Tuesday, October 18, 2011

This Ain't No Highway

Tuesday October 18 2011

It used to be, a nice smooth packed sand highway-wash (the Birch Creek drainage) that the horses could cruise several miles up, past the Wind Caves, and on up into the Birch Creek Canyon narrows.

There was actually running water in this drainage this spring, something nobody around here has ever seen. Mother Nature was very busy doing a lot of rearranging and restructuring. Crevasses here. Piles of deep sand there. Miniature canyons here. A solid foundation of rock there. Last week we got dumped on with heavy rain which probably helped sculpt more desert drainage artwork. The smooth Birch Creek wash highway is gone. It will be many, many years, decades... centuries?... before it's back to the way it used to be, if it ever is.

Just think of the power of water that removed up to 3 feet deep of sand, sometimes 10 feet wide, in places. A lot of it washed down here, right to the area we used to have our vet check and the start of the LD ride for one of the days of the Hallowed Weenies 2-day endurance ride over Halloween. We had trouble with rigs getting stuck in here when it was a firm highway of sand. Nobody's going to be parking on here this year.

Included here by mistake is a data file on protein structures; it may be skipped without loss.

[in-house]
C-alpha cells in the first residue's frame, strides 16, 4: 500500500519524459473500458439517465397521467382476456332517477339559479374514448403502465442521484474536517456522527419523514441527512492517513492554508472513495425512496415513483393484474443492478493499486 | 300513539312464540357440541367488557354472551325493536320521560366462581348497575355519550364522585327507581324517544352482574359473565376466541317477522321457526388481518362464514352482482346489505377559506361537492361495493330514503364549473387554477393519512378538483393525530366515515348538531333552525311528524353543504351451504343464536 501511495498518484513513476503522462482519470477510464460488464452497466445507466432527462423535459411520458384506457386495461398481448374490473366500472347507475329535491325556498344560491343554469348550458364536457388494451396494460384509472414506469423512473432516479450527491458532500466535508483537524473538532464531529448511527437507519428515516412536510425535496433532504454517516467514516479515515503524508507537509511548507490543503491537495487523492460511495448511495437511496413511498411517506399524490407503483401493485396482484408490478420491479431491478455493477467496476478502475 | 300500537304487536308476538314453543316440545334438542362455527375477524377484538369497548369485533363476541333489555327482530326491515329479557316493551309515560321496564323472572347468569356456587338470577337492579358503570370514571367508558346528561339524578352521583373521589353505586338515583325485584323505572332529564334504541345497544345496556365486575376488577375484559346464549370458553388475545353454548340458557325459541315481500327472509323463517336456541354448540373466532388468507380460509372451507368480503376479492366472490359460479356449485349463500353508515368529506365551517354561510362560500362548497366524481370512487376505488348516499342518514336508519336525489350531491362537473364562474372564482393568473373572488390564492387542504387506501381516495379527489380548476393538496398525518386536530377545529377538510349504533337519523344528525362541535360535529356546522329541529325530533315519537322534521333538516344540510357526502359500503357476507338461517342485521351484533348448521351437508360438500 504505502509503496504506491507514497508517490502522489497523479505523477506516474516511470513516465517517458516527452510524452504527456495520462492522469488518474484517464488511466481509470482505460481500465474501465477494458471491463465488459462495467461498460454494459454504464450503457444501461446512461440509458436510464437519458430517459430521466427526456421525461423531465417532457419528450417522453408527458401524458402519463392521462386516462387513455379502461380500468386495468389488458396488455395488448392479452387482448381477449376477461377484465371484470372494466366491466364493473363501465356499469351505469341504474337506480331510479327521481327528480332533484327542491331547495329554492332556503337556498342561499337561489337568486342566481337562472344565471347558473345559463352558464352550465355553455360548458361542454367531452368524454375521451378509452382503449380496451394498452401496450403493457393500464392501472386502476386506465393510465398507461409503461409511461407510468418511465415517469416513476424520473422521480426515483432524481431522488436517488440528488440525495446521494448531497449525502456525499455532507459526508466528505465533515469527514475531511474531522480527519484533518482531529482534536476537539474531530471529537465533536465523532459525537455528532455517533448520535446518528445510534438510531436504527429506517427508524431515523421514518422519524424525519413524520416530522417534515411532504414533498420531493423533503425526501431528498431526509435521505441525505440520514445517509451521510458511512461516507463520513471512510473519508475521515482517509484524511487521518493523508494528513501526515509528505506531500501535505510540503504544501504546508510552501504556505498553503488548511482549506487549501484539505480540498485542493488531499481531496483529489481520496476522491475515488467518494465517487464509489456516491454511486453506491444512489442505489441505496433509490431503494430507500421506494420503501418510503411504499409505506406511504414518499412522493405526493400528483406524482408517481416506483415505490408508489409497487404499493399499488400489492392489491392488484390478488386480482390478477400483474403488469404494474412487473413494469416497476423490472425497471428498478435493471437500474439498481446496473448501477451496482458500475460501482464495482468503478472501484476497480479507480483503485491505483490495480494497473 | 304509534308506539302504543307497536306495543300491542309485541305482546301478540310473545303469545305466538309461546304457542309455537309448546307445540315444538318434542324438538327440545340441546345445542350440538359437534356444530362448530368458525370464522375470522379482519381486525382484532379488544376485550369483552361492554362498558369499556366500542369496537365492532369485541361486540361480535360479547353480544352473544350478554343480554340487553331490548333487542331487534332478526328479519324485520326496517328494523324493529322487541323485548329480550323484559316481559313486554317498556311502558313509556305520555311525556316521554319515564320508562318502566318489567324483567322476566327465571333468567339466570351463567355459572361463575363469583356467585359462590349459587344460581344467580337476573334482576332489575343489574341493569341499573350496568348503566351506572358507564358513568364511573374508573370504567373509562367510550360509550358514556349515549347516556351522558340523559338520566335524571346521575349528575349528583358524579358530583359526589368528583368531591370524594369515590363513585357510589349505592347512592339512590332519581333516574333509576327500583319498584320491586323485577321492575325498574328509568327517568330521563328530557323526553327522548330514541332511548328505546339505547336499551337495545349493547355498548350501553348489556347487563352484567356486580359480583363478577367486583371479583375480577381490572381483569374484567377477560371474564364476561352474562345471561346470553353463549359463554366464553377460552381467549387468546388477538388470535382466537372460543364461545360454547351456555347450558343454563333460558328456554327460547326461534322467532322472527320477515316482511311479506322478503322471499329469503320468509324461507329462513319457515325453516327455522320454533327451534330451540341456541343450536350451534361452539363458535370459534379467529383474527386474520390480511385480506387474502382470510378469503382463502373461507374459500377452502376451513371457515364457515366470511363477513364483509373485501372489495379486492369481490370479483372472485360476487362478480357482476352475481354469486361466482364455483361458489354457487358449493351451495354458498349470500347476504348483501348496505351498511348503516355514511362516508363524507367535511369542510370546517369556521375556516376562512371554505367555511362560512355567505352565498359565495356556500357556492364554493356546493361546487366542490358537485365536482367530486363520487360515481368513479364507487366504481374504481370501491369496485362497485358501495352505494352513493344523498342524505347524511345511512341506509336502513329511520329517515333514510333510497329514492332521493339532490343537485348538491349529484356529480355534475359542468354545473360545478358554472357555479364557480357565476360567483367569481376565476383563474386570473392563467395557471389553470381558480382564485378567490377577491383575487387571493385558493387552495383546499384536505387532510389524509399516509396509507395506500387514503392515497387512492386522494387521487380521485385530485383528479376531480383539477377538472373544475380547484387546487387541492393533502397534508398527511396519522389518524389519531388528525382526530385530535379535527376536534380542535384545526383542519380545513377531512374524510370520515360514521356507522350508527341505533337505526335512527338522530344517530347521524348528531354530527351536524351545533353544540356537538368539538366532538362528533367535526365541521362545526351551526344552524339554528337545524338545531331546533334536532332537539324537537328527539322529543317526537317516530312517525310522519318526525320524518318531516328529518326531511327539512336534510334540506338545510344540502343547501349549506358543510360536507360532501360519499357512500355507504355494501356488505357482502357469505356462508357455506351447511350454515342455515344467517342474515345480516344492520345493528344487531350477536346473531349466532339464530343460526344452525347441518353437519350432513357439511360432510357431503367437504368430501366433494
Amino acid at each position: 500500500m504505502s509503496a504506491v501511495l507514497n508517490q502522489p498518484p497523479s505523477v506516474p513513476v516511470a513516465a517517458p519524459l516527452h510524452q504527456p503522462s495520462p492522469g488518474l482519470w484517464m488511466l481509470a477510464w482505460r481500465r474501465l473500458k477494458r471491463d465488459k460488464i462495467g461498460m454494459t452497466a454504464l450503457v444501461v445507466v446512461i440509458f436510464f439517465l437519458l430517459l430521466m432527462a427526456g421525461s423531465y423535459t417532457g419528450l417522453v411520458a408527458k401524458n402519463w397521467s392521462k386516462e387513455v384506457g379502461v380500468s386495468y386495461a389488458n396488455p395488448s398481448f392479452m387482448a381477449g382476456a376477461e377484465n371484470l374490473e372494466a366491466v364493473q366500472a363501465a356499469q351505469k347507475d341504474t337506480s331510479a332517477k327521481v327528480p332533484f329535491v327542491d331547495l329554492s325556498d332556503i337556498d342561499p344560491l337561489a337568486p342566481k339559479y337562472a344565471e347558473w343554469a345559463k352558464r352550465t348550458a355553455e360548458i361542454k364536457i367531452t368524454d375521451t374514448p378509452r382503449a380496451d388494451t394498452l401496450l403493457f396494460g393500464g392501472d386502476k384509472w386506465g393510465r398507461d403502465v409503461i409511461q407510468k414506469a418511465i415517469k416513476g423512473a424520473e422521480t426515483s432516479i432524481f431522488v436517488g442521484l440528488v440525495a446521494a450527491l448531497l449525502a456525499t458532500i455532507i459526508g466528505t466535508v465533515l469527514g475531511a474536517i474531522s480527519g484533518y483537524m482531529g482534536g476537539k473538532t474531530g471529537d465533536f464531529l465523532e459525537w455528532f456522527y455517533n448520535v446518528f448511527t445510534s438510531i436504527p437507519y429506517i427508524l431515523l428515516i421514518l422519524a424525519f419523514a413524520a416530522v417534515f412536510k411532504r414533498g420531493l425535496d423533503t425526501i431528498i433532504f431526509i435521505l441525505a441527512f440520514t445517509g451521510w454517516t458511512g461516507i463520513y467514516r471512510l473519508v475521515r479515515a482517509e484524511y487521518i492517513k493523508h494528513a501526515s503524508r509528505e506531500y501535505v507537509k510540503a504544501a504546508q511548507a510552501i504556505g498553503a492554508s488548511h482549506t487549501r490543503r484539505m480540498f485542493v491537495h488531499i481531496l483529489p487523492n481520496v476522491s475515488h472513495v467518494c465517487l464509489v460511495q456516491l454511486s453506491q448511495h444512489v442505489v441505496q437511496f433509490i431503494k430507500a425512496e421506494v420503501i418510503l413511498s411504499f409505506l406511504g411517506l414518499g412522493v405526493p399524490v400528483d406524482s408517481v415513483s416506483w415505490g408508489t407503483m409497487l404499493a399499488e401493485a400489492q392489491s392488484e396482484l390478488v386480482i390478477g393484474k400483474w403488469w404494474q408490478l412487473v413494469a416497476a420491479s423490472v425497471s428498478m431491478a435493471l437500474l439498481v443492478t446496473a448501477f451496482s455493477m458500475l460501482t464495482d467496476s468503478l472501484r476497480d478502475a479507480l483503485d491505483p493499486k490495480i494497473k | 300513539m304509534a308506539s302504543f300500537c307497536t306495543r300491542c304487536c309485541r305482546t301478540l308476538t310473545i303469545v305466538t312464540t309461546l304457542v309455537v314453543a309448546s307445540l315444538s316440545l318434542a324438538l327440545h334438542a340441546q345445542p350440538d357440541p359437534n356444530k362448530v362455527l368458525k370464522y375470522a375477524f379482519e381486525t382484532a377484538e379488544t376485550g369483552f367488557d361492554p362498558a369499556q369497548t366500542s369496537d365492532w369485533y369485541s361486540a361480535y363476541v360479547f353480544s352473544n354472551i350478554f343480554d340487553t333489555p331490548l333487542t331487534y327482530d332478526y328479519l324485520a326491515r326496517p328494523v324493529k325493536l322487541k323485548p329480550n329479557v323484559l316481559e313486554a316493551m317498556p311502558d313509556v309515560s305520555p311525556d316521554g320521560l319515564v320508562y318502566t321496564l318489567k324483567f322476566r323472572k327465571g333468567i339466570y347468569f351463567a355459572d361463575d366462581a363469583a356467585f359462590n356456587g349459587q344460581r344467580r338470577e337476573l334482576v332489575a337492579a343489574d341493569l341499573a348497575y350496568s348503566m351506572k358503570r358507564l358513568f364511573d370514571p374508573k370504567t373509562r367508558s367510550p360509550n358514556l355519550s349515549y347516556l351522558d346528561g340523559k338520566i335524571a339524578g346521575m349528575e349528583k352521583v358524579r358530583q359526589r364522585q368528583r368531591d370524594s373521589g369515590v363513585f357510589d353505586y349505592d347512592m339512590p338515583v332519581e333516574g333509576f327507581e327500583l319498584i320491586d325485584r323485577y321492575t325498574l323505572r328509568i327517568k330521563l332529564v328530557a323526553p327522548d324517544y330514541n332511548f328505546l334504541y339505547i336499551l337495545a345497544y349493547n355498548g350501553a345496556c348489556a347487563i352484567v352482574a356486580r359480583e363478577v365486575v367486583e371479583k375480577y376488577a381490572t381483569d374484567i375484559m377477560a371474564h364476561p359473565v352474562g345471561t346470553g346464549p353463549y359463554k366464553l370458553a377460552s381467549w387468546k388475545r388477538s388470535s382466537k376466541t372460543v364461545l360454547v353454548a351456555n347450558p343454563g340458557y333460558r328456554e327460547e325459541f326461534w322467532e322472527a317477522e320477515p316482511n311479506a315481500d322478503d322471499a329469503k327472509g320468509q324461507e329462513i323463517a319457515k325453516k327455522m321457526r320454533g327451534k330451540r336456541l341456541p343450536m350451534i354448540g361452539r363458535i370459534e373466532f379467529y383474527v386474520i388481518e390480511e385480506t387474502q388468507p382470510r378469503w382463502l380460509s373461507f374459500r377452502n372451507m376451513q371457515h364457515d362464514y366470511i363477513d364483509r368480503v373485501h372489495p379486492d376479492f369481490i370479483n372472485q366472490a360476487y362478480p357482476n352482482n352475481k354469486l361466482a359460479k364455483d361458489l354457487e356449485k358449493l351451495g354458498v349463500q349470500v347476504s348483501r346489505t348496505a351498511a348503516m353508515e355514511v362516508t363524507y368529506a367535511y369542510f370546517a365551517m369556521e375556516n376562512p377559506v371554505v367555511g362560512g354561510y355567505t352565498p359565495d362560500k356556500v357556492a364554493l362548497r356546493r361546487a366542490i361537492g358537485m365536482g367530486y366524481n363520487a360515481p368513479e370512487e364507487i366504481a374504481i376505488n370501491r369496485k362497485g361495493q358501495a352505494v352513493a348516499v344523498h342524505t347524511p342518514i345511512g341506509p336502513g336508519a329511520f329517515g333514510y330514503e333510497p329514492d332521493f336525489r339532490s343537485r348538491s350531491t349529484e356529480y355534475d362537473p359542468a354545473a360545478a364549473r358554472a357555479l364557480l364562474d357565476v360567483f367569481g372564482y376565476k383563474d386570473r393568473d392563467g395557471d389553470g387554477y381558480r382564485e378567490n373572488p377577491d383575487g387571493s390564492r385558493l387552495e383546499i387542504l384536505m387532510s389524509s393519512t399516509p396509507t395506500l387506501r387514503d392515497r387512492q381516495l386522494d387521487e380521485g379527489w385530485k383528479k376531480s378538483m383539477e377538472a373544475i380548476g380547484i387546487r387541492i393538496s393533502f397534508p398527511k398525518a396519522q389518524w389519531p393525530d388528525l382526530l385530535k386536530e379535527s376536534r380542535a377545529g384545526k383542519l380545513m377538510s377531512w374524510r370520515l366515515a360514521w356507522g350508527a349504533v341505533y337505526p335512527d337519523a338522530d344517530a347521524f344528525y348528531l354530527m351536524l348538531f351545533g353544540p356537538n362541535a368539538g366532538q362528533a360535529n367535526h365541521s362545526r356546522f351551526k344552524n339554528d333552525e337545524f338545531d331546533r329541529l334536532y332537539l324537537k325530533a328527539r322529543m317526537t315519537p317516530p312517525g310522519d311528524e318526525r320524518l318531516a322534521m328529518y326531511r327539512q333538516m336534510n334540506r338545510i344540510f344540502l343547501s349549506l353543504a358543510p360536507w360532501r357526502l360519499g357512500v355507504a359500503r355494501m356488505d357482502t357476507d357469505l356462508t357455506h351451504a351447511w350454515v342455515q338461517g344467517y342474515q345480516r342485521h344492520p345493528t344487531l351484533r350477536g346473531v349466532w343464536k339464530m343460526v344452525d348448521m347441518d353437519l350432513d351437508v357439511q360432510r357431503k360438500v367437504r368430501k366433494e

I hiked and flagged the Birch Creek wash/canyon/trail on foot today. It was a perfectly beautiful cool fall day for a 13 mile hike in the Owyhee desert! It will be a little more technical this year. There's some deep sand, rocks, miniature canyons, and some whoop de do's (apparently motorcycles and ATVs love this kind of challenge), but there's plenty of good footing too.

There's also plenty of water once you get close to the canyon narrows. The trail goes right in the creek at times. Plenty of water means plenty of plant growth. It's a jungle some places in there, but there's always a trail, and only one way to go - up the canyon.

The trail passes the Wind Caves,

squeezes into and through the red Birch Creek Canyon for a few miles.

There are oases of trees hiding raptors birds, and birds that hide from them. There might even be a rattlesnake, like this one who scared the bejeesus out of me when I scared the bejeesus out of him. We agreed to go different ways. (You sure pay a lot more attention after you see your first rattlesnake of the day!)

I'm not finished hiking yet - back tomorrow to mark a couple more miles of the trail coming down from the Wind Caves... and I probably can't resist a little exploring off-trail in this very cool place.

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